The Principles Behind Game-Based Learning

shapeimage_2Composition Games for the Classroom
Joe Bisz
Computers and Composition Online. Spring 2012
http://www.bgsu.edu/departments/english/cconline/cconline_Sp_2012/Composition_Games/compositiongames/Composition_Games_for_the_Classroom.html

Rulebook: Section 2
The Principles Behind Game-Based Learning
http://www.bgsu.edu/departments/english/cconline/cconline_Sp_2012/Composition_Games/compositiongames/The_Principles_Behind_Game-based_Learning.html
Gee did a great deal of game principle classifying, but one thing he didn’t do is explain which games are best for which disciplines, or how to extract his principles into our teaching.

Using video games to spur curiosity

At Libraries Across America, It’s Game On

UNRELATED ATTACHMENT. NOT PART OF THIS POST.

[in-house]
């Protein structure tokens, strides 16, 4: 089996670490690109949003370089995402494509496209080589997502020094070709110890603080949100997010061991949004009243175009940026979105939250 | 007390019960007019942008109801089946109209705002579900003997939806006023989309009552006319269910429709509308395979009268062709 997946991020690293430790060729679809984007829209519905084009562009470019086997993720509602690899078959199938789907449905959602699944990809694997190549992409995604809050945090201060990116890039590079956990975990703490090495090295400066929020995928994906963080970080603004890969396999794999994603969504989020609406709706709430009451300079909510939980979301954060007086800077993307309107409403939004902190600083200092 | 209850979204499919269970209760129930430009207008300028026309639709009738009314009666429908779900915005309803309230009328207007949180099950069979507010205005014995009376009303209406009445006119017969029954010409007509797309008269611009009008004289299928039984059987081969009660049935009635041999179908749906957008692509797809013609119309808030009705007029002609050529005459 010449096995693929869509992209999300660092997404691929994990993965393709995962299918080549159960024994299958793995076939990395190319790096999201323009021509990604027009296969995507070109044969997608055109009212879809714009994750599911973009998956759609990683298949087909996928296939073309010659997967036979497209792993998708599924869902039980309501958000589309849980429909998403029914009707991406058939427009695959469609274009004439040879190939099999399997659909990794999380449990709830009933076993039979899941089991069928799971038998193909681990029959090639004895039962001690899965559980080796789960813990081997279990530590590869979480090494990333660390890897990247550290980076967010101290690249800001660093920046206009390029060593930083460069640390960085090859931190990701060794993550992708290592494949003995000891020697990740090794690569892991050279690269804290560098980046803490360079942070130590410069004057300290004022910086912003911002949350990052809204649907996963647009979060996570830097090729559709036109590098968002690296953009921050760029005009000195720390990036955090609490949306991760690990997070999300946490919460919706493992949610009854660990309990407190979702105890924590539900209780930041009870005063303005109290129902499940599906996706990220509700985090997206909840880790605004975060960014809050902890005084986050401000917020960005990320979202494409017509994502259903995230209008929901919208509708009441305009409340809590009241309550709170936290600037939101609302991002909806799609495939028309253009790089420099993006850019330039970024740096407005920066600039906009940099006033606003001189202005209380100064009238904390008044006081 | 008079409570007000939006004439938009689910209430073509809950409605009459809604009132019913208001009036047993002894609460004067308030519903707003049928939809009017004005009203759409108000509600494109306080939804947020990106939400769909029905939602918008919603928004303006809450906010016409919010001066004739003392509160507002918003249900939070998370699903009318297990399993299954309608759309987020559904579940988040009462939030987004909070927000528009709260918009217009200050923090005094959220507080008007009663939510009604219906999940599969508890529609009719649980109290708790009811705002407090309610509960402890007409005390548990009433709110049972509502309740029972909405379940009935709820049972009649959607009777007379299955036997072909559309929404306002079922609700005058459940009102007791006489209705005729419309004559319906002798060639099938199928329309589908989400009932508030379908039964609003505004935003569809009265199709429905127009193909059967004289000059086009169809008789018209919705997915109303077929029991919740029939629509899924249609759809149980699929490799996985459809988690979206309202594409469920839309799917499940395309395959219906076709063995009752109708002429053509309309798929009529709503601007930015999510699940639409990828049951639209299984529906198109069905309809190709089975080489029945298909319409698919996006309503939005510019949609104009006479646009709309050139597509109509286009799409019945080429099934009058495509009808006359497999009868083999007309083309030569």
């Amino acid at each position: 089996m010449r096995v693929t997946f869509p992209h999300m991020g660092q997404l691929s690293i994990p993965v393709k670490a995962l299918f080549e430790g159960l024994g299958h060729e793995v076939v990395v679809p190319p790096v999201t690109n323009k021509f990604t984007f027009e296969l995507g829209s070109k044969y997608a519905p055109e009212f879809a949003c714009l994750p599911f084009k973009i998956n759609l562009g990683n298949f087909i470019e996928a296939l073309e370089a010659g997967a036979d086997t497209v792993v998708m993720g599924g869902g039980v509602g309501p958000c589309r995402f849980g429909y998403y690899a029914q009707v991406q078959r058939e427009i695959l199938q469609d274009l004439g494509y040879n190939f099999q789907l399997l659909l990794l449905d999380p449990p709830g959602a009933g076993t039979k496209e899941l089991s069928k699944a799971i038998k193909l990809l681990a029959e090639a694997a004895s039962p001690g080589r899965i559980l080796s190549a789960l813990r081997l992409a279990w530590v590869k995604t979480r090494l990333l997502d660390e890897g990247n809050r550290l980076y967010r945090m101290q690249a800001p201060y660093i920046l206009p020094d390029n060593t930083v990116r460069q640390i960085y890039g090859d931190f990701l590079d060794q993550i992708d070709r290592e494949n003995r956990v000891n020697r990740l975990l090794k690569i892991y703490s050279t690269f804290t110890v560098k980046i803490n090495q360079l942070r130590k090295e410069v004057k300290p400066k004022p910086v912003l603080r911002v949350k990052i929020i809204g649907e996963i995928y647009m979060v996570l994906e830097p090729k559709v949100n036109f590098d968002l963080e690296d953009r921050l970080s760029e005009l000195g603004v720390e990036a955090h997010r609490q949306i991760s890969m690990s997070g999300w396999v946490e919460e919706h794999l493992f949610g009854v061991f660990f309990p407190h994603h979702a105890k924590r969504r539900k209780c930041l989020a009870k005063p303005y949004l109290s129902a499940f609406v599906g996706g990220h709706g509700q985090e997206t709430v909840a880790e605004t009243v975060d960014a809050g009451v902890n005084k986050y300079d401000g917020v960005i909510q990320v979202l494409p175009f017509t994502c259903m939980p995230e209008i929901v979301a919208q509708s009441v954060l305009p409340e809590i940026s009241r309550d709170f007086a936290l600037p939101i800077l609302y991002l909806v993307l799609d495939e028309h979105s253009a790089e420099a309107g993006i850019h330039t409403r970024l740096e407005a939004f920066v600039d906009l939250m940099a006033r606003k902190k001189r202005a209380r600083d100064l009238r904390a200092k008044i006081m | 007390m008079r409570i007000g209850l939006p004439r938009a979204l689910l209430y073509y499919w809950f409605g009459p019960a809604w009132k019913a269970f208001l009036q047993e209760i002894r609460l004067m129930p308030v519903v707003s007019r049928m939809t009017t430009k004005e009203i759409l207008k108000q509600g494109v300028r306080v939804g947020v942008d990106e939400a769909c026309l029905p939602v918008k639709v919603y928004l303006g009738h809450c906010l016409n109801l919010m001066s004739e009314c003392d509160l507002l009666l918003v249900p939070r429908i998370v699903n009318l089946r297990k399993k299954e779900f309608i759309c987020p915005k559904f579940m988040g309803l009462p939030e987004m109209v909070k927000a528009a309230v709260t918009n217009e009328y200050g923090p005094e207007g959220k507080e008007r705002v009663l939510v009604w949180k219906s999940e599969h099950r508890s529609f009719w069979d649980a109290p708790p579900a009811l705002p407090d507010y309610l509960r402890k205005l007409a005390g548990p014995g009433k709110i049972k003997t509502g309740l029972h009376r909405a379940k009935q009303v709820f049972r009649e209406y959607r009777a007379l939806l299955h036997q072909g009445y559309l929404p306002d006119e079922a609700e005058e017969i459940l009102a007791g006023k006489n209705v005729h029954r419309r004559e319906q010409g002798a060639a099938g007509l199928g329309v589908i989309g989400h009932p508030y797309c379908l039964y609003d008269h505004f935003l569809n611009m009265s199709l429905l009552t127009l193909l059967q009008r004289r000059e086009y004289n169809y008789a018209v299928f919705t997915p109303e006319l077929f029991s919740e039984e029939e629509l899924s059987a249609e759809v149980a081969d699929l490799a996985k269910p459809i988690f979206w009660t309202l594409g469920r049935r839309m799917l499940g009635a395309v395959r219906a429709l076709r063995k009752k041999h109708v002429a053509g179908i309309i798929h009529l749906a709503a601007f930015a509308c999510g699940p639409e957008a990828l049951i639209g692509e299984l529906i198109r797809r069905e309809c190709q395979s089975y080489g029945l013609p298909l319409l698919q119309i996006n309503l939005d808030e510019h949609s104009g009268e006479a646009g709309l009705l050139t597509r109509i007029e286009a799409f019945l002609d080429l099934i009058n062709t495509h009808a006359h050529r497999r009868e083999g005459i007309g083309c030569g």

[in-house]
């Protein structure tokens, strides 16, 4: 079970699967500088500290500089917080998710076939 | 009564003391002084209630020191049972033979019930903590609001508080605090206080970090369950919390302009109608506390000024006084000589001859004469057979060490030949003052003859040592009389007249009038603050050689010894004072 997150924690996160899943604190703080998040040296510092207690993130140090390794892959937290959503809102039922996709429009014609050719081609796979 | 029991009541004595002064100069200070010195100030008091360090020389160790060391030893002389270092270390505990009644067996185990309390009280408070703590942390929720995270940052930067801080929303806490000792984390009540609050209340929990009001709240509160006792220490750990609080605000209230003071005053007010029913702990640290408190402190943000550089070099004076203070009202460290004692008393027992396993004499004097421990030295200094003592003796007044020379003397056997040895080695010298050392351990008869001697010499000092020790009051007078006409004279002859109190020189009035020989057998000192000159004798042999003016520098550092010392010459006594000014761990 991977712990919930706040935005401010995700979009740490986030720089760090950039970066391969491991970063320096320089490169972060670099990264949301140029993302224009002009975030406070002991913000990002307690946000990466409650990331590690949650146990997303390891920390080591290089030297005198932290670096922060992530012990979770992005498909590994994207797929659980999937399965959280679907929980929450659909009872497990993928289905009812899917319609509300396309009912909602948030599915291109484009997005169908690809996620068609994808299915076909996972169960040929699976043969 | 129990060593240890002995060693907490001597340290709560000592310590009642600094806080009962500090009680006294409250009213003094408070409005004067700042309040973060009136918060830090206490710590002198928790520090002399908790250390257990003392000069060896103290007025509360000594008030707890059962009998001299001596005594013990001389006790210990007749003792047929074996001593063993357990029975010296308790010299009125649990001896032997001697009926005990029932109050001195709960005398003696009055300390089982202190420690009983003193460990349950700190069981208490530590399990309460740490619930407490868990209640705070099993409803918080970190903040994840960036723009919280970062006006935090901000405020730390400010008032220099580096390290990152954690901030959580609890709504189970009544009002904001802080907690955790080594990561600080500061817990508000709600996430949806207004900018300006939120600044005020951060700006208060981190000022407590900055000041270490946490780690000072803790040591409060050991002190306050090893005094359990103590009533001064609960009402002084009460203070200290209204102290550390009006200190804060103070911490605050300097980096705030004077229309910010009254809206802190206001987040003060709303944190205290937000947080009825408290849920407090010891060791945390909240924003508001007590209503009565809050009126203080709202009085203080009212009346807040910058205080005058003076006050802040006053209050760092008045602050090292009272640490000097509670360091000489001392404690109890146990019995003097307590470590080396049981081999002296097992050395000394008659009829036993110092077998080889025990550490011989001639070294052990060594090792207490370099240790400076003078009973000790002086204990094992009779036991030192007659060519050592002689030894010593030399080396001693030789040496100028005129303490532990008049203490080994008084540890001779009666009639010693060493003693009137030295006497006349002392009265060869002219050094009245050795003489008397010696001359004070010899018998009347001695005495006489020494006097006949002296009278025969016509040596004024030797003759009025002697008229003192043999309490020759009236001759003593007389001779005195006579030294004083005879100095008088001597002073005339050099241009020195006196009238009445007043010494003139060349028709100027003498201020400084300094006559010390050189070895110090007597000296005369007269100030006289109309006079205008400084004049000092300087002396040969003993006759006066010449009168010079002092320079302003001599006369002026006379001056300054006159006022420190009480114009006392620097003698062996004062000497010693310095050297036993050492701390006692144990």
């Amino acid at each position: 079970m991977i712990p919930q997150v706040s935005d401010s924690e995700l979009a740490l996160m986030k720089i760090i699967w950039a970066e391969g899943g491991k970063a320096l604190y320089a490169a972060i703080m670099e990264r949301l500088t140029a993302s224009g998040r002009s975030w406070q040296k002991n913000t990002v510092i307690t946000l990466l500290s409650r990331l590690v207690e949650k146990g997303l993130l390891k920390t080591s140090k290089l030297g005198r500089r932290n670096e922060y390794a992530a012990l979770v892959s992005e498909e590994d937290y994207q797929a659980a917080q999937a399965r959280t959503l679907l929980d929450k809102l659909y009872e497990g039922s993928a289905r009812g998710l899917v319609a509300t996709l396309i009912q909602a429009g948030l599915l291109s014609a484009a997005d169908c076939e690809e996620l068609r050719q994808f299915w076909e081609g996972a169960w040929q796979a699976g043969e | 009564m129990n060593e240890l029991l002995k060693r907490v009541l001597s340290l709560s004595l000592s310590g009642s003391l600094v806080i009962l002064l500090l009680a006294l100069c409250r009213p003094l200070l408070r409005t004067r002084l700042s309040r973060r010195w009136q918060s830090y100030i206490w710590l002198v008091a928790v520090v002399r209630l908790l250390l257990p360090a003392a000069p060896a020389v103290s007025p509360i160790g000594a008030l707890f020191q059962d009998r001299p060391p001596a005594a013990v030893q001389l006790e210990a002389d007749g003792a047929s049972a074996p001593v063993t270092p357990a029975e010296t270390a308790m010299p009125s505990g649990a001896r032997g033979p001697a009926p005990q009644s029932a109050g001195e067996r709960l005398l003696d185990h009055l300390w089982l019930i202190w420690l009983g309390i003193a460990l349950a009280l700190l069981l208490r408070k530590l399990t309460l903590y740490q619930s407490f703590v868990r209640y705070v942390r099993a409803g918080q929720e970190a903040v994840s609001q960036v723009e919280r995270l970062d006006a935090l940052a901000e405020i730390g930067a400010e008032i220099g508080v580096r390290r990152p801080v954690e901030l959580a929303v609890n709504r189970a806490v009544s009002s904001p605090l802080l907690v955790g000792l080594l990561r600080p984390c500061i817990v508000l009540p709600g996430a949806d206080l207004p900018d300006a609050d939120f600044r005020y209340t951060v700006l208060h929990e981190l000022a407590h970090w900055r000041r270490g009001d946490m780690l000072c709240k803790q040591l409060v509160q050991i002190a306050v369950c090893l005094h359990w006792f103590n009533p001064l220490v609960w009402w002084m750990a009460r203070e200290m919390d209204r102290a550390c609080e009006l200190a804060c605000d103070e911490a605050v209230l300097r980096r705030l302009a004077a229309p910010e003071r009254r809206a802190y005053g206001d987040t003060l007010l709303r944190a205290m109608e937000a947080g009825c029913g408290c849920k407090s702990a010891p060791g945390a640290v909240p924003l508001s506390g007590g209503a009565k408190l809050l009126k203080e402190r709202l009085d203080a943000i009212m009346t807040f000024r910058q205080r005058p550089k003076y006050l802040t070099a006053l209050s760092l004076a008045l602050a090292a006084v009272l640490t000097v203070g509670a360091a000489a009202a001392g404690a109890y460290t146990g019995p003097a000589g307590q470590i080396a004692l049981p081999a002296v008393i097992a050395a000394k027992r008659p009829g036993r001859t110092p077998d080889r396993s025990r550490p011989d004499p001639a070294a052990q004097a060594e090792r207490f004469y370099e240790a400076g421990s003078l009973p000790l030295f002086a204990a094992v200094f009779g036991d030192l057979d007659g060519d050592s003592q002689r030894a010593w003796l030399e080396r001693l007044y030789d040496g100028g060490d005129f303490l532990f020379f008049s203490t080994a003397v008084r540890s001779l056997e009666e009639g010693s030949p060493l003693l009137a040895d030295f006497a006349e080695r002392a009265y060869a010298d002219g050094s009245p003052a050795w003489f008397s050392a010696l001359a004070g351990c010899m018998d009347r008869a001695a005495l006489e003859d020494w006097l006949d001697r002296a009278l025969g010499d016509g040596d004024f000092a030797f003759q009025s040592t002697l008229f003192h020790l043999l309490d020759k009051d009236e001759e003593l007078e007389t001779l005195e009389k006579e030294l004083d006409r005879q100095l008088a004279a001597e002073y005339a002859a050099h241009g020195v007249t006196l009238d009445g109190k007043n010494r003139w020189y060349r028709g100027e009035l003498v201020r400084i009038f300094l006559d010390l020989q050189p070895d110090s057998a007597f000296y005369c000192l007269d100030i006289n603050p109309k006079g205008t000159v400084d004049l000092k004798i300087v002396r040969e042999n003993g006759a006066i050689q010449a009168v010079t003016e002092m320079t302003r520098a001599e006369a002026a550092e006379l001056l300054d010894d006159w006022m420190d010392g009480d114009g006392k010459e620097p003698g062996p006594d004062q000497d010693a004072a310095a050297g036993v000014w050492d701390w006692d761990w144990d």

August 11, 2013
http://www.npr.org/2013/08/11/209584333/at-libraries-across-america-its-game-on

Something Struggling Readers Are Willing To Work For

For some kids, reading about Superman in a video game can be more fruitful than reading about him in a book. Constance Steinkuehler, an associate professor at the University of Wisconsin, just finished a study about game-based learning. It looks at children and teenagers who don’t like school, but do love games.

“In some cases, you had struggling readers read text that was up to eight grades above their reading level,” she says, “and reading it with perfect comprehension because they were willing and able to bootstrap and fix their comprehension as they went through it.”

Steinkuehler says there’s a simple reason for this: “When you care, you actually persist in the face of challenges.